Yesterday, however, also saw another important item: the wind industry now employs more American’s than the coal industry! Wind: 85,000 workers. Coal mining/extraction: 81,000 workers.
And, looking to the future, wind produces more jobs per kWh than coal while producing far (FAR) less environmental havoc.
Whether it is avoiding fatty foods, saving money for the future, or taking cod liver oil regularly, somewhat unpleasant actions today to prevent disaster tomorrow are a struggle against our very nature. This struggle extends from individuals to society, as present consumption and today’s concerns too often triumph over a ‘discounted’ future.
With climate change, this problem is taken to nearly the penultimate extreme. Either we (individually, collectively as a nation, collectively as a global society, collectively intergenerationally) get our act together or we’re discounting future into catastrophe.
Now that we have an Administration where scientists will be able to speak about science without fossil fuel lobbyists or 20-something ideologues taking red ink to their science, the US government will be speaking more forcefully about Global Warming. Overshadowed by the President’s statement on energy and Global Warming, we have news of a new NOAA report that paints a very ugly and dry picture for a 1000 years out if we don’t get serious about our societal spoons of cod liver oil.
We wish all our unbossed readers the best of new years. And we ask of you a commitment to making the best of the opportunities that come your way this year to make this country the best that it can be.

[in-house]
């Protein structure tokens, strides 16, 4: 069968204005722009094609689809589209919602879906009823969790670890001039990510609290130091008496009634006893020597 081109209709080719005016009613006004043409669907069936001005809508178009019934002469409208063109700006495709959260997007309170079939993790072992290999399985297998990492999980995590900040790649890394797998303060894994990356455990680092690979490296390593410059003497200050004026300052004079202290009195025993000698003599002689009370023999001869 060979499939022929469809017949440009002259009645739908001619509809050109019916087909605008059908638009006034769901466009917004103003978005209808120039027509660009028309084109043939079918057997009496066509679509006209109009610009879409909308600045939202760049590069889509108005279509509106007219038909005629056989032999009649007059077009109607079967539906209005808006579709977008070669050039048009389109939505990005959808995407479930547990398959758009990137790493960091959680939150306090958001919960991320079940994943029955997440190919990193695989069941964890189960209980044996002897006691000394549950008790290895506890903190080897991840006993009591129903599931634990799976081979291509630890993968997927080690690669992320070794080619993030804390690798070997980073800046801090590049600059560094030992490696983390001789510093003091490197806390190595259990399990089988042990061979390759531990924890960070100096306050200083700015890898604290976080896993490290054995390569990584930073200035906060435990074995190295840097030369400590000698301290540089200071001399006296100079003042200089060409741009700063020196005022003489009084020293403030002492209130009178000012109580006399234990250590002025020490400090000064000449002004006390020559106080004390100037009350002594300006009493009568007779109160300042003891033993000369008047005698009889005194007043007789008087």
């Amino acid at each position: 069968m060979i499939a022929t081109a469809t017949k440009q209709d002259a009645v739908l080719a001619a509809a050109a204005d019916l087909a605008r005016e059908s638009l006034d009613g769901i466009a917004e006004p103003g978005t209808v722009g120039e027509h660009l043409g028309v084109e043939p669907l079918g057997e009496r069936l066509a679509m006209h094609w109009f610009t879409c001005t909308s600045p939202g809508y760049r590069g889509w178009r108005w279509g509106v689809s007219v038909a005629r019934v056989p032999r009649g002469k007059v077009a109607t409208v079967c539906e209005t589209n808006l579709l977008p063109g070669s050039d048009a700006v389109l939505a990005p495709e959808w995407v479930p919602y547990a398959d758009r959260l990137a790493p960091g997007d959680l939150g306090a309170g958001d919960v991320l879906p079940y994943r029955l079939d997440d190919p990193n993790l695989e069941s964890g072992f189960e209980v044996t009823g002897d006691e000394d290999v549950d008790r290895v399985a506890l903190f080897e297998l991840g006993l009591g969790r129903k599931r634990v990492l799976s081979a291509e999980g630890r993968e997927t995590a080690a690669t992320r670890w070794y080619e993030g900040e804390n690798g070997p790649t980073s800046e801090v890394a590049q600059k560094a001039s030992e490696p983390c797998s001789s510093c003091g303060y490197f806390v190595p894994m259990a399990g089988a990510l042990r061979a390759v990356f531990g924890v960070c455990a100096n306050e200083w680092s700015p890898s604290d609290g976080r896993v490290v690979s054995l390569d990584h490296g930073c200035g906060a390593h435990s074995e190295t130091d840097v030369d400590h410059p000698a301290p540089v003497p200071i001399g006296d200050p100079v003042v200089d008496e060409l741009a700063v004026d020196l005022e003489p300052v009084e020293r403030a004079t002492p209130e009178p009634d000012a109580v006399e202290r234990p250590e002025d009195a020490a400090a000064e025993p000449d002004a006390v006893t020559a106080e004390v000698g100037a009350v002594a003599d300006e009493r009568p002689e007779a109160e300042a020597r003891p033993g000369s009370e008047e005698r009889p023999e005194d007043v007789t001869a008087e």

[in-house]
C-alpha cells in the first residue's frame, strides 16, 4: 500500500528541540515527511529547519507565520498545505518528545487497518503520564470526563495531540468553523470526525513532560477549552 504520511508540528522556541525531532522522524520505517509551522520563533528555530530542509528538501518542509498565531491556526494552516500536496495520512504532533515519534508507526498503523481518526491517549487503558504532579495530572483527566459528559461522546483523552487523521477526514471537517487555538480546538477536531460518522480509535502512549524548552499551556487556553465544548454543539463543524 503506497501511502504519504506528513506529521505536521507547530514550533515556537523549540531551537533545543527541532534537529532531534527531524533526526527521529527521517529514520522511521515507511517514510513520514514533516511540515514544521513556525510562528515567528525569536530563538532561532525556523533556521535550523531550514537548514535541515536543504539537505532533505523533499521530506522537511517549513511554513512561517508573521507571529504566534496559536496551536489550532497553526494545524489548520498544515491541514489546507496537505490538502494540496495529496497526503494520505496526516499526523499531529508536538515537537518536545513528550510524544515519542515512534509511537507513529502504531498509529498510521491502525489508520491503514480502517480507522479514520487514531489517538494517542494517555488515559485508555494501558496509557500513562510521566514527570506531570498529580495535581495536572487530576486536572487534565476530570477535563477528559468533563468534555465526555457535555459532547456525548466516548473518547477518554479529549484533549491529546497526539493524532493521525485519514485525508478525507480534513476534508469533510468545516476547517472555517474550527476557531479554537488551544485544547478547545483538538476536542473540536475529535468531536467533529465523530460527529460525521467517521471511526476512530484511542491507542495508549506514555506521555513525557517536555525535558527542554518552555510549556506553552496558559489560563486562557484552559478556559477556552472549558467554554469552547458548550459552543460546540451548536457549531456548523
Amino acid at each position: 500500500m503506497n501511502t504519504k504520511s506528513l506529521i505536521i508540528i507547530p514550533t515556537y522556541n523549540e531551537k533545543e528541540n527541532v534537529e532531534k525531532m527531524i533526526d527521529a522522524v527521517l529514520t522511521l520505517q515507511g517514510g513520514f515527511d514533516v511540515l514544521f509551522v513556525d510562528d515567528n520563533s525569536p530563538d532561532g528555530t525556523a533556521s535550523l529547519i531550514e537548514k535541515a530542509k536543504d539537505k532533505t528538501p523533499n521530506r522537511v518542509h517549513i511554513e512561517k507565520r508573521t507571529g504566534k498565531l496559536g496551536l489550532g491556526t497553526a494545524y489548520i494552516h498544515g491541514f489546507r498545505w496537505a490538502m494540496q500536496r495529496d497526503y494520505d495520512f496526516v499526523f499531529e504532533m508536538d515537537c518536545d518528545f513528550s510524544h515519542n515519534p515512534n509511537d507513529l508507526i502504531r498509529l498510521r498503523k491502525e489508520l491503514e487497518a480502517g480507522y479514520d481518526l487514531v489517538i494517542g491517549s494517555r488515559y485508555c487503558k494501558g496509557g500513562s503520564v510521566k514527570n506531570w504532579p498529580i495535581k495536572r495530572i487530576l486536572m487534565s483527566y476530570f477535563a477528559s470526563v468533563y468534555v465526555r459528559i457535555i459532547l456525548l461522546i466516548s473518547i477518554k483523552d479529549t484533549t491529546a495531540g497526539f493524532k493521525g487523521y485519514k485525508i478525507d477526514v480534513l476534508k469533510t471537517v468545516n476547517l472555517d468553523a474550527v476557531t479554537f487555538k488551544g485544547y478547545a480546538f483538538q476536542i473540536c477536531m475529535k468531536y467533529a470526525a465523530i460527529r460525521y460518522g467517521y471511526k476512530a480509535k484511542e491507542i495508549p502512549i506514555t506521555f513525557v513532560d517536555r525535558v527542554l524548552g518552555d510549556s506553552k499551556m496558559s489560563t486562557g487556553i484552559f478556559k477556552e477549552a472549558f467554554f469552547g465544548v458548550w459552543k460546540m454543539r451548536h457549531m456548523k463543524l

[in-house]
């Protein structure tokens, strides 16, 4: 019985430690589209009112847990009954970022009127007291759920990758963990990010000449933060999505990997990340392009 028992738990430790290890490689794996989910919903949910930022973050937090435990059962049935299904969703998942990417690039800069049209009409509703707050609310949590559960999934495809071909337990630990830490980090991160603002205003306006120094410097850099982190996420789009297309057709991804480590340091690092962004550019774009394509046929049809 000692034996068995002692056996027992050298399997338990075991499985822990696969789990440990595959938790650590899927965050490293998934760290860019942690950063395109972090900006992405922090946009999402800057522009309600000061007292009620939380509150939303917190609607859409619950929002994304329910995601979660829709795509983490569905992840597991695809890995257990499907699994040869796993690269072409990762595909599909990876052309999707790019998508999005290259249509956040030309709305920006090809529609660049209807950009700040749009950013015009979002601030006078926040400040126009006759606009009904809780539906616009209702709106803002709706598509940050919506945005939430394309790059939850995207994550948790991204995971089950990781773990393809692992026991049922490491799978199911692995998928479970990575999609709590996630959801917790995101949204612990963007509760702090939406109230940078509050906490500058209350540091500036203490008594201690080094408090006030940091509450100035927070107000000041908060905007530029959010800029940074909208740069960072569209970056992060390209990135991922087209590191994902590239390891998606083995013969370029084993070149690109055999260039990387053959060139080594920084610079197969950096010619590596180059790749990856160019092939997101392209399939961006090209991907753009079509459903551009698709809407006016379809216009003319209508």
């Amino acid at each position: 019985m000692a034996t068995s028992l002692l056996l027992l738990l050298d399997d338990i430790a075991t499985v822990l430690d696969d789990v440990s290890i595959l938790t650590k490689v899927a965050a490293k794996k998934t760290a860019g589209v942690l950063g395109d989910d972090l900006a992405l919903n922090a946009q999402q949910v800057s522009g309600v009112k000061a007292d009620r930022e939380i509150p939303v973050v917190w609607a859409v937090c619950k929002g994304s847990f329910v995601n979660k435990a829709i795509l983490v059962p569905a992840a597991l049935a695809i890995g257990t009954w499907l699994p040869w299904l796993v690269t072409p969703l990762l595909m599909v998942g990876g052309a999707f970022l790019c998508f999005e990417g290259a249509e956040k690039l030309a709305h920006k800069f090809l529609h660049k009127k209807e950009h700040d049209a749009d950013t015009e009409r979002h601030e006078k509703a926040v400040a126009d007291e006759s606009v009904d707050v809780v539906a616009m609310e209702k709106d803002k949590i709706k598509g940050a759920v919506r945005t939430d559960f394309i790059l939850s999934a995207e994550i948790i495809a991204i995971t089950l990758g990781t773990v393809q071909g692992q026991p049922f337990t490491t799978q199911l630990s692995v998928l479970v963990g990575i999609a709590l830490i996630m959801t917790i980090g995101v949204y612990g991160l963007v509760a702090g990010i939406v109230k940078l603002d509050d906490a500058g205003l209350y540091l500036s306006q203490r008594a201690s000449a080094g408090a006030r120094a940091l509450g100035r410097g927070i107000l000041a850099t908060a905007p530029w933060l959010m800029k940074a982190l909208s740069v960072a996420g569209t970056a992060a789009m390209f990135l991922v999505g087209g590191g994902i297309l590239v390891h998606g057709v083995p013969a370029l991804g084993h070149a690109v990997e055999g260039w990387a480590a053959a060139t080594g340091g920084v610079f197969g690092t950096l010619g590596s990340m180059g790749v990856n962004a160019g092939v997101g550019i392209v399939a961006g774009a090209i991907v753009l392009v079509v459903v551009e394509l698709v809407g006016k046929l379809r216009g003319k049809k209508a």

My passion is clear: helping my/your family, my/your community, my/your nation, my/our world find a path toward a prosperous and climate-friendly society. A path that will help us (US) navigate the dangerous seas of the Perfect Storm combination of Peak Oil (and other peak natural resources), Global Warming, and the Financial Meltdown around the globe.
The bright spot in this gloom: it might just be possible to chart and navigate just such a course.
DeSmogBlog has a project worth considering, a call for letters to one’s descendents a hundred years from now.
Most of all I want to tell you I am sorry for how short-sighted we were. I thought I was doing all that I could to leave a good world for you to inherit, but it turns out I could have done more.
Kevin Grandia offered hope.
Many people were scared of the massive changes that needed to happen, and many more refused to move on. But I’m glad to say, that in the end the world made the right decision and that’s why you today, way into the future, are enjoying a quality of life that I can only dream of.
I sought to offer both. Even though a bit late, it seemed time to post my thoughts here. To perhaps provoke others to think at a moment perhaps meriting reflection.